The mode of action of the nitrite ion on intact human erythrocytes has been investigated under varying experimental conditions. Nitrite appeared to act directly to cause methemoglobin formation and GSH depletion. Evidence was presented to show that such depletion does not occur in the presence of a normal and active pentose phosphate pathway, and to suggest that methemoglobin formation buffers the erythrocyte against nitrite-induced oxidation of GSH.

Both in the presence and absence of glucose, nitrite in high concentration was found to cause increased rates of oxidative destruction of hemoglobin with Heinz body formation, and of loss of osmotic integrity. It was suggested that nitrite acts by "simple" oxidation of the -SH groups of globin and other erythrocytic components, and possibly by causing deamination of cellular proteins.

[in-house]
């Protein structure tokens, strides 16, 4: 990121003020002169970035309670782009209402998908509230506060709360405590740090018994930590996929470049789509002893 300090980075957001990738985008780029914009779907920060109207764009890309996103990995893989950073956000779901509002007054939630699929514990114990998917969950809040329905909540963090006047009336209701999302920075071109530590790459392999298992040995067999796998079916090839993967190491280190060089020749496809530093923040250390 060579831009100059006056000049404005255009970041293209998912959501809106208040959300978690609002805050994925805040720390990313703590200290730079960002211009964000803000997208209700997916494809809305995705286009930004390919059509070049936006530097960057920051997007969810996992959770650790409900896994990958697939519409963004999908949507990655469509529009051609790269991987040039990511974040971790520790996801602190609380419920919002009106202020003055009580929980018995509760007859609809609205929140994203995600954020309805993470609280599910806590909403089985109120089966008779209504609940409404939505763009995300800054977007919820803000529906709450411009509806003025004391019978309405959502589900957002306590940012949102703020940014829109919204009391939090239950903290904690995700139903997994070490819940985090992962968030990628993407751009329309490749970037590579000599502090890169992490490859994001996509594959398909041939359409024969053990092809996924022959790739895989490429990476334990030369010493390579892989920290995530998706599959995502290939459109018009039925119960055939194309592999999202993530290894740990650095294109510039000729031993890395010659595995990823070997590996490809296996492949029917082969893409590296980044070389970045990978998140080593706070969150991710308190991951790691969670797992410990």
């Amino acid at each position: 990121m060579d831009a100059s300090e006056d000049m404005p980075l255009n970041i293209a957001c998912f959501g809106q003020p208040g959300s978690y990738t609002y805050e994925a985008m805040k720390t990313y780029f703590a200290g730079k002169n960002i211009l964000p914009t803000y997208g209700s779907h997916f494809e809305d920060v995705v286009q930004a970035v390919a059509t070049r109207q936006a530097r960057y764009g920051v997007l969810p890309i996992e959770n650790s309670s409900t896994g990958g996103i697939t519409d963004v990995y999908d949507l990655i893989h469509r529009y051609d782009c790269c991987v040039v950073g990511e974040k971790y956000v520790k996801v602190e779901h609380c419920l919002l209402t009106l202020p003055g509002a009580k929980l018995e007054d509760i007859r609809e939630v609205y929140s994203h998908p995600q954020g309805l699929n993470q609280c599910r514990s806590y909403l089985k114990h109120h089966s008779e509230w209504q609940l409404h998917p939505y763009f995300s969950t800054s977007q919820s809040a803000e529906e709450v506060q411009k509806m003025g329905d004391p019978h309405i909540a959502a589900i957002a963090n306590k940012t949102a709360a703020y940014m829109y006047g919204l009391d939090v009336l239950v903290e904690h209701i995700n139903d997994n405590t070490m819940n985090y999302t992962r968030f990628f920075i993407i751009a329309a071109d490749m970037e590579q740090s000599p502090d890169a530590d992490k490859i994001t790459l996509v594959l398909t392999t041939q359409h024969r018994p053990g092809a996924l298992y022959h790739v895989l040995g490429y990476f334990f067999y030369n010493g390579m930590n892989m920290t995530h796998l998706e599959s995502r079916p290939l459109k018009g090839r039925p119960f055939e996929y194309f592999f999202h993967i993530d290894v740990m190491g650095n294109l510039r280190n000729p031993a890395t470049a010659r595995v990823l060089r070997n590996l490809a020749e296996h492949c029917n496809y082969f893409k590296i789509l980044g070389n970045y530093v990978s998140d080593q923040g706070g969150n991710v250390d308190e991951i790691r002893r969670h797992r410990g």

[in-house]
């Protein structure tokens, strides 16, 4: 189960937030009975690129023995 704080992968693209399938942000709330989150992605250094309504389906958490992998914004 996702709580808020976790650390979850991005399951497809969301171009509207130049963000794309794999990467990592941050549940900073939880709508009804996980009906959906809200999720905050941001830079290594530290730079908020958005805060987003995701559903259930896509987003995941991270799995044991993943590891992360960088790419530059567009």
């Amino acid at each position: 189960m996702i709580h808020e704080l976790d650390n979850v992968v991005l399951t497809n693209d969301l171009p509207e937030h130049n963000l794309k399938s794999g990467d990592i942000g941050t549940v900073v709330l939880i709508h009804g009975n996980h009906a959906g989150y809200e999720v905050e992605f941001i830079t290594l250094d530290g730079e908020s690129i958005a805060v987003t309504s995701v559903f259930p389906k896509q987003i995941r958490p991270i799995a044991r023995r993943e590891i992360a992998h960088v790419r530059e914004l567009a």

The results were discussed, with reference to the significance of cellular protective mechanisms under evolutionary or environmental conditions which involve intermittent exposure to high concentrations of the nitrite ion.

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